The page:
What is BOSC?
The Bioinformatics Open Source Conference promotes and facilitates the open source development of bioinformatics tools and open science.
BOSC 2019 will be part of ISMB/ECCB in Basel. The late round of abstract submission closes May 15.
BOSC aims to:
- Provide developers with a forum for displaying their work to the wider research community;
- Provide a focused environment for developers and users to interact and share ideas about software development, open science, and practical techniques in bioinformatics;
- Promote Open Science, with its focus on sharing data and tools, transparency, reproducibility, and data provenance;
- Inform the research community of important developments in Open Source Bioinformatics.
All the BOSCs
- BOSC 2019 Basel, Switzerland (as part of ISMB/ECCB 2019)
- BOSC 2018 Portland, Oregon (colocated with the Galaxy Community Conference as part of GCCBOSC 2018)
- BOSC 2017 Prague, Czech Republic
- BOSC 2016 Orlando, FL, USA
- BOSC 2015 Dublin, Ireland
- BOSC 2014 Boston, MA USA
- BOSC 2013 Berlin, Germany
- BOSC 2012 Long Beach, CA, USA
- BOSC 2011 Vienna, Austria
- BOSC 2010 Boston, MA USA
- BOSC 2009 Stockholm, Sweden
- BOSC 2008 Toronto, Ontario, Canada
- BOSC 2007 Vienna, Austria
- BOSC 2006 Fortaleza, Brasil
- BOSC 2005 Detroit, MI USA
- BOSC 2004 Glasgow, UK
- BOSC 2003 Brisbane, Australia
- BOSC 2002 Edmonton, Canada
- BOSC 2001 Copenhagen, Denmark
- BOSC 2000 San Diego, CA USA
In recent years the BOSC meetings have been preceded or followed by a two day CodeFest, an informal community collaboration event. In 2018, the event was renamed CollaborationFest and was held after BOSC as part of the GCCBOSC meeting. The 2019 CollaborationFest (CoFest for short) will take place in Basel after the BOSC meeting.
There are many ways to get involved with the conference:
There’s no conference without attendees! Your presence is crucial to the success of the event, and we’re always happy to see new faces. We encourage everyone to attend the main meeting and/or CoFest, interact with other attendees, and tweet about their experience.
Present your Work
Our focus is on open source work and communities. Code presented at BOSC must be open and properly licensed. If your work is more about training materials than code, we’d like your materials to be open and licensed so others can benefit from it!
In the early days of BOSC, an abstract that was basically “I wrote some bioinformatics code, and it’s open source” was good enough to merit at least a short talk, but we’ve grown since then. Even if a project is new and therefore doesn’t yet have a community, there should be some sort of plan for building a community of users and/or developers.
Even with the hard requirement of openness, we do try to provide a platform to everyone who wants to present. We have “long” talks (17 minutes + 3 minutes for questions), short/”lightning” talks (5 minutes), posters and Birds of a Feather sessions.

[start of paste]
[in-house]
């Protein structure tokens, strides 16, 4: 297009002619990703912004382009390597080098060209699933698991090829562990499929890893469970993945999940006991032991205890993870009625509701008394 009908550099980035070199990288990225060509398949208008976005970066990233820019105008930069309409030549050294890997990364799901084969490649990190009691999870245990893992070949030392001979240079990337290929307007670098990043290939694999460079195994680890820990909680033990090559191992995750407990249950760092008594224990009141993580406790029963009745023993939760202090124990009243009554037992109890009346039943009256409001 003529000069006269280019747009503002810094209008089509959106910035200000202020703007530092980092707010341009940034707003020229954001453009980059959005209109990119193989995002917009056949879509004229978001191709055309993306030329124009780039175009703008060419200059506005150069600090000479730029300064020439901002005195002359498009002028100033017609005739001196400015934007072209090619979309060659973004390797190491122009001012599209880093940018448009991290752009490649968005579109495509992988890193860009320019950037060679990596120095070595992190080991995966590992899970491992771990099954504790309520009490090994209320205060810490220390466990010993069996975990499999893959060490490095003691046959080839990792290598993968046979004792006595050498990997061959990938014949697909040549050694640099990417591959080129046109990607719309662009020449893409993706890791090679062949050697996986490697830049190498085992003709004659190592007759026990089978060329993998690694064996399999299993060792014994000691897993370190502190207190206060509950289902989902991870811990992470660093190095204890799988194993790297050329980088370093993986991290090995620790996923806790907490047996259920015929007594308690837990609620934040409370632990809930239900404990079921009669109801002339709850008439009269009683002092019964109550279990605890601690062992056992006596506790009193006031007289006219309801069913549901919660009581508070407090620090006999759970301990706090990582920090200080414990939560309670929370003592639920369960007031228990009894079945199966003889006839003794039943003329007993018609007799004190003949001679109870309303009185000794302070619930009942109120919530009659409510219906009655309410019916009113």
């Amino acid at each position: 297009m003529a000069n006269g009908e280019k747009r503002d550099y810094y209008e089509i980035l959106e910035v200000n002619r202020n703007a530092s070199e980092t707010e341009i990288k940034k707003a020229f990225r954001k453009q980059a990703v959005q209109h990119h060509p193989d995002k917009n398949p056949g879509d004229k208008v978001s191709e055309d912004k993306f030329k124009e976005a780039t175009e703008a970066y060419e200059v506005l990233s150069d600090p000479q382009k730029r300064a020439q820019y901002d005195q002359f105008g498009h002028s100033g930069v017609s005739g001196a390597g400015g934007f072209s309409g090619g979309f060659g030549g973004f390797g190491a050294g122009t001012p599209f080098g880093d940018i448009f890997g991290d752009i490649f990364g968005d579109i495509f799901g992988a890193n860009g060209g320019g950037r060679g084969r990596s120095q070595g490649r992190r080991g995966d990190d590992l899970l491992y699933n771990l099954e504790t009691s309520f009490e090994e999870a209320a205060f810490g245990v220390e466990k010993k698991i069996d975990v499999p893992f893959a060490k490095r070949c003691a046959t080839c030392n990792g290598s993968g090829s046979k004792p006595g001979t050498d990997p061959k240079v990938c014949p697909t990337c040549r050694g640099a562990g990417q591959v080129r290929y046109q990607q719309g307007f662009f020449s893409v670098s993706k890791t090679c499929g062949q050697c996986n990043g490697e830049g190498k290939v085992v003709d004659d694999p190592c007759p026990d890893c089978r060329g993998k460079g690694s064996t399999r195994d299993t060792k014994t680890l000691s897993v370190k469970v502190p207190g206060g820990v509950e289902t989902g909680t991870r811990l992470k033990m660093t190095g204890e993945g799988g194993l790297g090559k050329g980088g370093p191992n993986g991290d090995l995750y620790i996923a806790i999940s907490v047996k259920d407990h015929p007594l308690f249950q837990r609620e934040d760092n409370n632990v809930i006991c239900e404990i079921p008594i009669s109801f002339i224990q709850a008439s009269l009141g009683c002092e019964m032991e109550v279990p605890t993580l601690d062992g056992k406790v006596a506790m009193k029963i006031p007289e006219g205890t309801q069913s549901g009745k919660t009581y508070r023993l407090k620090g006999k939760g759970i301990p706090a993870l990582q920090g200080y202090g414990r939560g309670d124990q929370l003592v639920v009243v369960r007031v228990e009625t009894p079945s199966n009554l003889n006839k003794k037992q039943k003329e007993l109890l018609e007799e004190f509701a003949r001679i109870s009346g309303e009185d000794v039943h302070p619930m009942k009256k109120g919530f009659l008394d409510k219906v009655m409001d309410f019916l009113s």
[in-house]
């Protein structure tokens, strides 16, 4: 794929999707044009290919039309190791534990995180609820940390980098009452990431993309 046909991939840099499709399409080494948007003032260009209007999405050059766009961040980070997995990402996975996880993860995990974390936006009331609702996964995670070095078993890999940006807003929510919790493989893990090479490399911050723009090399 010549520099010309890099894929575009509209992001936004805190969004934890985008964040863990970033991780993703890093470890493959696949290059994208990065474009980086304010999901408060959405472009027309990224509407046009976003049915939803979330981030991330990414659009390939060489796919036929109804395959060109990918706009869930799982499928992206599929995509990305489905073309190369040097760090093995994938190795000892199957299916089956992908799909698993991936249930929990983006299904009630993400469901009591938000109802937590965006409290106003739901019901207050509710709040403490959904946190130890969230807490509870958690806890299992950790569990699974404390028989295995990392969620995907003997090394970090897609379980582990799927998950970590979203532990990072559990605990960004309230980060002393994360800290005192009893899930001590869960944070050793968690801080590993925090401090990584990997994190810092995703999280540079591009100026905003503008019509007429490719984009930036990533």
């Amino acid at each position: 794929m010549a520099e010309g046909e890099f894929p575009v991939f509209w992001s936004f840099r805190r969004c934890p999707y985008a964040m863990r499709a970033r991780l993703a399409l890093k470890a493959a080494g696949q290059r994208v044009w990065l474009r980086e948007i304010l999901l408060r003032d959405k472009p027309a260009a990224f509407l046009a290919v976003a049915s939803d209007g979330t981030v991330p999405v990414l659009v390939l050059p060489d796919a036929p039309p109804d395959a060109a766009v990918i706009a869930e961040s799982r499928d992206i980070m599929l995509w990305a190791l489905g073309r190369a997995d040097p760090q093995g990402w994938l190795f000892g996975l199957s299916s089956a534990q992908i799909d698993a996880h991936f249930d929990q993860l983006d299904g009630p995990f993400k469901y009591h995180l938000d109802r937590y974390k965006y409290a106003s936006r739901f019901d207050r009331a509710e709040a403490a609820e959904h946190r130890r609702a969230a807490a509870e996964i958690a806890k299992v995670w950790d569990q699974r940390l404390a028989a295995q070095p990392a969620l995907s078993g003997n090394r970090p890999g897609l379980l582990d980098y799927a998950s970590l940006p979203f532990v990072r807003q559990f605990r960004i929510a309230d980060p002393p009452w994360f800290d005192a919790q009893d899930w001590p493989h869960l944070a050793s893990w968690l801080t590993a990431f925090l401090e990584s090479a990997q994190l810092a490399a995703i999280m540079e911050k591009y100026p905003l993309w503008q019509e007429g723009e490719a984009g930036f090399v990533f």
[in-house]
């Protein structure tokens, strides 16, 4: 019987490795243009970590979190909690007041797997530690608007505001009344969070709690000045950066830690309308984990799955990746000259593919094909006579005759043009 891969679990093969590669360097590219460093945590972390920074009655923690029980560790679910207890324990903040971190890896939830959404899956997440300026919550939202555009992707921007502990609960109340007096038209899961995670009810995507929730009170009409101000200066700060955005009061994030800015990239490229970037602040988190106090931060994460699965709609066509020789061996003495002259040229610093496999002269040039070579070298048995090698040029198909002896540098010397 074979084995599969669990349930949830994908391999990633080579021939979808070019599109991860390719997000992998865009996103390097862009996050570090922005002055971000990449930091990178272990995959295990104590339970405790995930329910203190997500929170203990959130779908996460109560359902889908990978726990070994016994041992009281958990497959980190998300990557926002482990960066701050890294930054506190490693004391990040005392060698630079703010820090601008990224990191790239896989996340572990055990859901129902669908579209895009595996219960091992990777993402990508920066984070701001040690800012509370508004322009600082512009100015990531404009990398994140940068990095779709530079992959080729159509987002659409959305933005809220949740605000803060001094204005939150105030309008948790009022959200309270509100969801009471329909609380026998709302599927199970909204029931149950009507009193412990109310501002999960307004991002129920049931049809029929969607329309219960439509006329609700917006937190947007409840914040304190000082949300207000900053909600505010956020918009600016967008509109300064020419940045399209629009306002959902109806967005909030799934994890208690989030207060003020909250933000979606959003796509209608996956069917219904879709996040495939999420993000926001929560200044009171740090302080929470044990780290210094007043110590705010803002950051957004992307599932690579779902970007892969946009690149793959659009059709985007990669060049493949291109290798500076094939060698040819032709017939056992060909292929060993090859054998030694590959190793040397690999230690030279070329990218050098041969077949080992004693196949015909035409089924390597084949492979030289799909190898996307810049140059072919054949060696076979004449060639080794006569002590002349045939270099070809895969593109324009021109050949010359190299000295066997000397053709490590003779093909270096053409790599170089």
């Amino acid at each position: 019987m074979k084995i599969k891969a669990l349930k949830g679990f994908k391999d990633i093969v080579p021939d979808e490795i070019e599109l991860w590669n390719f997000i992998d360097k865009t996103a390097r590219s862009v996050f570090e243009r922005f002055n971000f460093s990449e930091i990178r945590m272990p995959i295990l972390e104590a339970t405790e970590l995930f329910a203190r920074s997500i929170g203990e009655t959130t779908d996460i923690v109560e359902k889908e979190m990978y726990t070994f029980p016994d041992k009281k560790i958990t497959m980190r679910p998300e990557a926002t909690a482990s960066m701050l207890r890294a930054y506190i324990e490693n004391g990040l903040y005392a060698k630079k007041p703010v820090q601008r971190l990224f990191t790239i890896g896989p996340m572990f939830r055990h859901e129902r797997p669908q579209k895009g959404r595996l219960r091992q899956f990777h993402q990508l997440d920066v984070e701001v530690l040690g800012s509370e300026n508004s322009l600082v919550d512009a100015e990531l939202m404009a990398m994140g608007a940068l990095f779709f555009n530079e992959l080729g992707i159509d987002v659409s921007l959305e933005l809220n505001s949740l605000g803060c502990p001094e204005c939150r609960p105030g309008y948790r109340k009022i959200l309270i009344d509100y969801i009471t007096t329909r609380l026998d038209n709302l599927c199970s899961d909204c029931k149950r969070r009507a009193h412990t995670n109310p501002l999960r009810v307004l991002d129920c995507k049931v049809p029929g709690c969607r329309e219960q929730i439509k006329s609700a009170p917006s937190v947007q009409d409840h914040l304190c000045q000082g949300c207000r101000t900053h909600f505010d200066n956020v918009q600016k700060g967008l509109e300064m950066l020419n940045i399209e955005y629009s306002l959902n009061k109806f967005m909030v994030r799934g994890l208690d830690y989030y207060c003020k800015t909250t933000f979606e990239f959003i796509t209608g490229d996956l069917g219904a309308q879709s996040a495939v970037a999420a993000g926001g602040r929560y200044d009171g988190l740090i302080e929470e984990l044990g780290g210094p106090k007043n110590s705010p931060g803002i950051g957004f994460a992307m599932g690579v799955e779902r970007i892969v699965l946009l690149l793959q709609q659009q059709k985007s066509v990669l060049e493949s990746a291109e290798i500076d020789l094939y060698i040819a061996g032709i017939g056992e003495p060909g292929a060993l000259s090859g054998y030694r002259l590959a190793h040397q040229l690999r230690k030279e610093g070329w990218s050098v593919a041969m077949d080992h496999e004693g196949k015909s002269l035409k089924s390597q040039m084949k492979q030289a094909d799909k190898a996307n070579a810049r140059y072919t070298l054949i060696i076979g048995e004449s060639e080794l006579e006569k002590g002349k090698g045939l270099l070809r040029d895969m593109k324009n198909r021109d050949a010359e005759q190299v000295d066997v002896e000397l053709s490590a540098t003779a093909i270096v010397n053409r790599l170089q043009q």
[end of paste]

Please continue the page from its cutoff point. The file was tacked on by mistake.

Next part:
Organize a BoF
“Birds of a Feather” groups are self-organized meetings during BOSC where anyone who wants to have a conversation with the community can gather and share. Usually BoFs are submitted through the conference website, and the list of topics will be available to all attendees. These tend to happen over lunch or dinner, or in the evenings, and can be a great way to meet people in smaller, more accessible groups. Past BoFs have included project introductions, sponsor demos, discussions on diversity and inclusion, and conversations about specific technologies or standards.
Conference abstracts are reviewed by volunteers who express their interest. We encourage reviewers to be constructive in their comments, and many sign their reviews. Most reviewers are assigned 3-5 abstracts per call, and there are two calls per conference (the main one, and a “late breaking lightning talk” round). We acknowledge our reviewers on the conference website and in the program. If you’d like to be a reviewer, contact the organizing committee at email@example.com.
Join the Organizing committee
The organizing committee does most of the work to make BOSC a successful meeting. Committee members help write communications to reviewers, participants, and attendees; decide on the program; design conference materials; find dinner locations; chair sessions during the conference; and more! The workload gets heavy in two waves: first when abstracts are being reviewed and the program is being put together, and again as the conference gets closer. Most organizing committee members start out by becoming abstract reviewers.
We acknowledge organizing committee members on the conference website and in the program, and they are entitled to complimentary conference registration if their institution/employer can’t cover it.